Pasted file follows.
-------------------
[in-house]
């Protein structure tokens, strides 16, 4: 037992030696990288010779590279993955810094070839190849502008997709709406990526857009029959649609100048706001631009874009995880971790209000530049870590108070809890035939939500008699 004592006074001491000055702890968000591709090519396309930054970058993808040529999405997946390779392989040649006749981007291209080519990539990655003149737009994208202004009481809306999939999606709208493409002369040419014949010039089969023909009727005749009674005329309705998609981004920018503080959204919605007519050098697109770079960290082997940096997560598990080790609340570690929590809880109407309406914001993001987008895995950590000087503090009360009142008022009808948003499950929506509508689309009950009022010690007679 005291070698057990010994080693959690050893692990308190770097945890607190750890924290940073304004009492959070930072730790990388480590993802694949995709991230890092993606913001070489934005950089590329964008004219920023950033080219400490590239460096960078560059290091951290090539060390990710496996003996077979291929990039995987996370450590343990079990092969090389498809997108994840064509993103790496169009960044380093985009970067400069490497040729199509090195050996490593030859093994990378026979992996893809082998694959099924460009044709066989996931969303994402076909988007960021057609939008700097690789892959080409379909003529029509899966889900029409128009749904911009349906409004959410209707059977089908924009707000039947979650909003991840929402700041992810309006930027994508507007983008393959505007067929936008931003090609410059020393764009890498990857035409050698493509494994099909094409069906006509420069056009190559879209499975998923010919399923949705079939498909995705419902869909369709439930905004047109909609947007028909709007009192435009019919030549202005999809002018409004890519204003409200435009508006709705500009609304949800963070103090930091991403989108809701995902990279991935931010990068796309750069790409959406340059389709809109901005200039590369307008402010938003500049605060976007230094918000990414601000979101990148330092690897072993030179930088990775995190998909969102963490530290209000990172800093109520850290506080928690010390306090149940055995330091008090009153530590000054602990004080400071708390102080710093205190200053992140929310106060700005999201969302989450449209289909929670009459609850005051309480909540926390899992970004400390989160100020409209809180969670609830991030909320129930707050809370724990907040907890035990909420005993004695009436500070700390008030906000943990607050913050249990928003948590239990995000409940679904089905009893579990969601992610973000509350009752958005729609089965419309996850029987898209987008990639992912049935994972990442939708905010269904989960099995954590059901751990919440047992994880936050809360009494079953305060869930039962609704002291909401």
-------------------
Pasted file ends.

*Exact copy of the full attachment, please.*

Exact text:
[in-house]
């Protein structure tokens, strides 16, 4: 037992030696990288010779590279993955810094070839190849502008997709709406990526857009029959649609100048706001631009874009995880971790209000530049870590108070809890035939939500008699 004592006074001491000055702890968000591709090519396309930054970058993808040529999405997946390779392989040649006749981007291209080519990539990655003149737009994208202004009481809306999939999606709208493409002369040419014949010039089969023909009727005749009674005329309705998609981004920018503080959204919605007519050098697109770079960290082997940096997560598990080790609340570690929590809880109407309406914001993001987008895995950590000087503090009360009142008022009808948003499950929506509508689309009950009022010690007679 005291070698057990010994080693959690050893692990308190770097945890607190750890924290940073304004009492959070930072730790990388480590993802694949995709991230890092993606913001070489934005950089590329964008004219920023950033080219400490590239460096960078560059290091951290090539060390990710496996003996077979291929990039995987996370450590343990079990092969090389498809997108994840064509993103790496169009960044380093985009970067400069490497040729199509090195050996490593030859093994990378026979992996893809082998694959099924460009044709066989996931969303994402076909988007960021057609939008700097690789892959080409379909003529029509899966889900029409128009749904911009349906409004959410209707059977089908924009707000039947979650909003991840929402700041992810309006930027994508507007983008393959505007067929936008931003090609410059020393764009890498990857035409050698493509494994099909094409069906006509420069056009190559879209499975998923010919399923949705079939498909995705419902869909369709439930905004047109909609947007028909709007009192435009019919030549202005999809002018409004890519204003409200435009508006709705500009609304949800963070103090930091991403989108809701995902990279991935931010990068796309750069790409959406340059389709809109901005200039590369307008402010938003500049605060976007230094918000990414601000979101990148330092690897072993030179930088990775995190998909969102963490530290209000990172800093109520850290506080928690010390306090149940055995330091008090009153530590000054602990004080400071708390102080710093205190200053992140929310106060700005999201969302989450449209289909929670009459609850005051309480909540926390899992970004400390989160100020409209809180969670609830991030909320129930707050809370724990907040907890035990909420005993004695009436500070700390008030906000943990607050913050249990928003948590239990995000409940679904089905009893579990969601992610973000509350009752958005729609089965419309996850029987898209987008990639992912049935994972990442939708905010269904989960099995954590059901751990919440047992994880936050809360009494079953305060869930039962609704002291909401």